Unlocking Legacy – Fundamentals at Grand Prix: Chicago

Read Legacy articles every week... at StarCityGames.com!
Thursday, January 29th – Looking ahead to GP: Chicago, Christopher Coppola puts the current diversity of Legacy in context, analyzes current metagame trends, and makes some predictions about the major archetypes at the tournament.

I. No New Surprises

Now that Conflux is revealed, the character of GP: Chicago is coming into focus. There are no archetype-changing cards in the new set (although there are a few very good ones), meaning that the current age of Legacy will continue into Chicago. The effects of Shards of Alara haven’t been felt fully, so Chicago will be bringing the innovation of two sets’ worth of new tools to the format. Some of the better cards to enter the format recently are Volcanic Fallout, Relic of Progenitus, Master of Etherium, Ad Nauseam, and Knight of the Reliquary.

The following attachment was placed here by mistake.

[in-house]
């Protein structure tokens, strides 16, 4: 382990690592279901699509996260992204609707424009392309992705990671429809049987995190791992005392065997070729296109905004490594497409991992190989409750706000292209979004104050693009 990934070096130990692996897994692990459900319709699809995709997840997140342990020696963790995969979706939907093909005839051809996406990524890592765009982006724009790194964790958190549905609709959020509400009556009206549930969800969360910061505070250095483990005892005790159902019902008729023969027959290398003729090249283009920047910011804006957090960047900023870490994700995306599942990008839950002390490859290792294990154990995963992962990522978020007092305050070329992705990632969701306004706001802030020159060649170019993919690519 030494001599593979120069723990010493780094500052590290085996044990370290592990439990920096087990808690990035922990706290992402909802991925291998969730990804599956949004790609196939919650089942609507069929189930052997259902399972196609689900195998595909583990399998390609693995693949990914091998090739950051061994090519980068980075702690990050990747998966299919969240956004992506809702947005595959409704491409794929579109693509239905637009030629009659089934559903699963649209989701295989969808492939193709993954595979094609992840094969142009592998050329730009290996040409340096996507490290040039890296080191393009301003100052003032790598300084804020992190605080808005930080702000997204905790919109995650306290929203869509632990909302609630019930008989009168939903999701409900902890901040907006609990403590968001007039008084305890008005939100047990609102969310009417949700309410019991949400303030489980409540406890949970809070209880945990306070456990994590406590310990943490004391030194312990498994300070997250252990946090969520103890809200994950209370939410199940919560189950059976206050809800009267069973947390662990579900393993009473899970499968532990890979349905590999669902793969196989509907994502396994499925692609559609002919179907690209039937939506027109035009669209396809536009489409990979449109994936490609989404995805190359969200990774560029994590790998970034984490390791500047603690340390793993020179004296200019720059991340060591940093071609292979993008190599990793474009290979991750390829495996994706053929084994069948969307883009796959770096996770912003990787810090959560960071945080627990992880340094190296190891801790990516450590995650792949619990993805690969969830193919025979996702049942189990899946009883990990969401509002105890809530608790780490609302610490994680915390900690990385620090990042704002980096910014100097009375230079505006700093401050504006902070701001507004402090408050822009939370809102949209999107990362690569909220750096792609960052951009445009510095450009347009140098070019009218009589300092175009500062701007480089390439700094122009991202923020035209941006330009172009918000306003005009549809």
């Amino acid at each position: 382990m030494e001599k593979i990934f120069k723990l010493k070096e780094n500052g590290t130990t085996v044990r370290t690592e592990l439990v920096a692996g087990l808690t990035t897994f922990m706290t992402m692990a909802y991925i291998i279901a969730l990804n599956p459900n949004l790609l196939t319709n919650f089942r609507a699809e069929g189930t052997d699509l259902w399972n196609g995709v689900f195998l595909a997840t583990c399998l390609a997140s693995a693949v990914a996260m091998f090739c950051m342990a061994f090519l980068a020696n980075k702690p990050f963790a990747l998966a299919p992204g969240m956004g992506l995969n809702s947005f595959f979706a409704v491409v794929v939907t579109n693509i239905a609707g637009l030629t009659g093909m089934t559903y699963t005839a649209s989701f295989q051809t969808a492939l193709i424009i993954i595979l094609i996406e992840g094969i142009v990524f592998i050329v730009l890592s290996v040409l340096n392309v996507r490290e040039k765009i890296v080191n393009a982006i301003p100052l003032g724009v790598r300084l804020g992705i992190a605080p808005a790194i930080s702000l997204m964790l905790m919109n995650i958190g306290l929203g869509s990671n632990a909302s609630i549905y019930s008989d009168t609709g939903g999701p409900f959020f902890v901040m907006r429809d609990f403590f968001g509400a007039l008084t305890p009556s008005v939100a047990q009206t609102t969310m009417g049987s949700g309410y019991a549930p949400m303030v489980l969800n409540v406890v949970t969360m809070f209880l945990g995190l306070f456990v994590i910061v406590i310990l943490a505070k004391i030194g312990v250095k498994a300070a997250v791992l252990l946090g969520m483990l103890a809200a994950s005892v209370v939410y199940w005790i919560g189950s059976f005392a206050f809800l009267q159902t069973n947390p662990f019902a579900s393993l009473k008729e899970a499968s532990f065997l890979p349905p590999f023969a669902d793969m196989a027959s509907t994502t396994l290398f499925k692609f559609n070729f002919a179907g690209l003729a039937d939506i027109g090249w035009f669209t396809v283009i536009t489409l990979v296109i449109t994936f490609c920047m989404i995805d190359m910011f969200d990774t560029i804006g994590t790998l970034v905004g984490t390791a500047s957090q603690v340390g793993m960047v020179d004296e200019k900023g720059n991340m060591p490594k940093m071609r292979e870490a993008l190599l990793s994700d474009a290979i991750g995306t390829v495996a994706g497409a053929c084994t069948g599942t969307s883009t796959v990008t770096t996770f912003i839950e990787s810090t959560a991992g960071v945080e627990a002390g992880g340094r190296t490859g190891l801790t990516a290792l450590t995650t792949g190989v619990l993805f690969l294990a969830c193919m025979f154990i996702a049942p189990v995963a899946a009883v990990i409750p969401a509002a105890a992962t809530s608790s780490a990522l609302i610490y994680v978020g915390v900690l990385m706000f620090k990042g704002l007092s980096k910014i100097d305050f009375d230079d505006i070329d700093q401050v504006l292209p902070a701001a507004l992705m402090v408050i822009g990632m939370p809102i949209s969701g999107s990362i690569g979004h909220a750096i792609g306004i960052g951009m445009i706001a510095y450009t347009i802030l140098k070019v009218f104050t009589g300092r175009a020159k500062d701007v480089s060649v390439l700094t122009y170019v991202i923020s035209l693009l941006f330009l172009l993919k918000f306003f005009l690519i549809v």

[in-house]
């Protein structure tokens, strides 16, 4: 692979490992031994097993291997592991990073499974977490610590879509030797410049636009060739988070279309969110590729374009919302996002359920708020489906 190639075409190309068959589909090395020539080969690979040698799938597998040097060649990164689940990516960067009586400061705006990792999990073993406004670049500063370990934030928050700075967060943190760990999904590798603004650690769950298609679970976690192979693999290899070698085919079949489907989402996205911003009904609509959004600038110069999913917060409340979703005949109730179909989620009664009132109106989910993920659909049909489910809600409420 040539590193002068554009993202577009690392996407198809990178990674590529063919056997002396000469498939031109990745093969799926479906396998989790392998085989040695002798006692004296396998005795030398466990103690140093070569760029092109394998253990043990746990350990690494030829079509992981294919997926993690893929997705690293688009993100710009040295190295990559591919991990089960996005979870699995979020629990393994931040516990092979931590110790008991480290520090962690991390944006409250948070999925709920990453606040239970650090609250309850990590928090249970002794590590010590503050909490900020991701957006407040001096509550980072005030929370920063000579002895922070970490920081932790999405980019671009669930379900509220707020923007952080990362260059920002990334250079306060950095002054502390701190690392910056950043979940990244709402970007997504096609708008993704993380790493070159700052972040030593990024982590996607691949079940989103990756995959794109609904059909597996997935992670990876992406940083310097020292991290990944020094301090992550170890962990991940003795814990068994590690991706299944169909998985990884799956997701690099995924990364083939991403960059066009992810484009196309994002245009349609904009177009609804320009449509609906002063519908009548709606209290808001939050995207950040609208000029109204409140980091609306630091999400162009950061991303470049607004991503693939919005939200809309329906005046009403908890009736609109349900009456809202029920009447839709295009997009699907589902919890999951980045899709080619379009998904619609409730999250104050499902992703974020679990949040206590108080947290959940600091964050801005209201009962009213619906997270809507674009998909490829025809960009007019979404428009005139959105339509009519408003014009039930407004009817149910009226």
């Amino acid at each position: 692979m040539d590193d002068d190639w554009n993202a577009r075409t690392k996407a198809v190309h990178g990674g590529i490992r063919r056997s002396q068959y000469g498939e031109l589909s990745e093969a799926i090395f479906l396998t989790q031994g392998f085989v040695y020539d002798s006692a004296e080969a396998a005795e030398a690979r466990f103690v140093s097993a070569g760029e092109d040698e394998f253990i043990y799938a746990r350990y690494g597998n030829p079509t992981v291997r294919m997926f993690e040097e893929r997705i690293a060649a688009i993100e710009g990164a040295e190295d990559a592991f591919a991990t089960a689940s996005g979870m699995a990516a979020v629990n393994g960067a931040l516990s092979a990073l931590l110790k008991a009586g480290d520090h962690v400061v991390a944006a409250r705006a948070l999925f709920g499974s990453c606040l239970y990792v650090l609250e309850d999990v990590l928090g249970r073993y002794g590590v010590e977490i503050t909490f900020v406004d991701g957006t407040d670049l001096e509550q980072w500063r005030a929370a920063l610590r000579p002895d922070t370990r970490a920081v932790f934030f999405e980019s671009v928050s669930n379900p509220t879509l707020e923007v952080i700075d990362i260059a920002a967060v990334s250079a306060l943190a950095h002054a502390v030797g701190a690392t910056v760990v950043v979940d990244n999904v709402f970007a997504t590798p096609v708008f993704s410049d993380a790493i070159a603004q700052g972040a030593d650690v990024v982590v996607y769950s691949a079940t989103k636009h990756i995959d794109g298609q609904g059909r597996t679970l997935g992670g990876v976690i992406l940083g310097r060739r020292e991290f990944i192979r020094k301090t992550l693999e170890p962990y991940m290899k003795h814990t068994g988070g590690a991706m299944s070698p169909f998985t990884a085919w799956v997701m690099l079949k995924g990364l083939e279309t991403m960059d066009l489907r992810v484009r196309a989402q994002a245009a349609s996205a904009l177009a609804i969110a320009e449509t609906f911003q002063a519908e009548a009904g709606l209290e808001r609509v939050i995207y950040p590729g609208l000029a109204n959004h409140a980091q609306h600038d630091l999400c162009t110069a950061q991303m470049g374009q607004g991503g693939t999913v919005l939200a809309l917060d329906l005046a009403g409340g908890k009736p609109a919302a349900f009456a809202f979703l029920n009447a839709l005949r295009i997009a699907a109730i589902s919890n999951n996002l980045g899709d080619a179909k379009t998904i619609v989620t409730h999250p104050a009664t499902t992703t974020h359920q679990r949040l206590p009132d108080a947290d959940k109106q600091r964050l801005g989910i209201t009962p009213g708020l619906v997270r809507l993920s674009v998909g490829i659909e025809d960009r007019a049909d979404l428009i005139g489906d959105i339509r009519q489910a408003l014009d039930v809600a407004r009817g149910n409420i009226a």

The current trends in the format are all still largely defined by designing around Threshold. This has been a success for many decks, and Legacy may be more diverse and open than it has ever been, but there are still best choices and strongest strategies. Legacy is not as open as it seems, and success in Chicago will depend on isolating the best strategies and planning to either play them or defeat them at the top tables.

II. Aggro

Counterbalance remains one of the least appreciated cards in the format. After it was printed it lay dormant, in Threshold sideboards for months, while the format hesitated to drop Counterspell. Eventually a few players began to play the engine maindeck, and reported spectacular results. It was overshadowed by Flash, but still the card began to see more play. This culminated in the adoption of the tech the at GenCon 2007 by the designers of the Threshold deck that eventually won the tournament, making the card a sensation and causing nothing less than a Counterbalance frenzy. It went from underplayed to overhyped in a matter of months. It was incorporated very well into several builds of Threshold, but largely the effort to fight Counterbalance was not in the mirror. It came from players moving away from classic mana curve structure, and many older decks which had suffered because of this suddenly found themselves being developed and optimized with new advantages.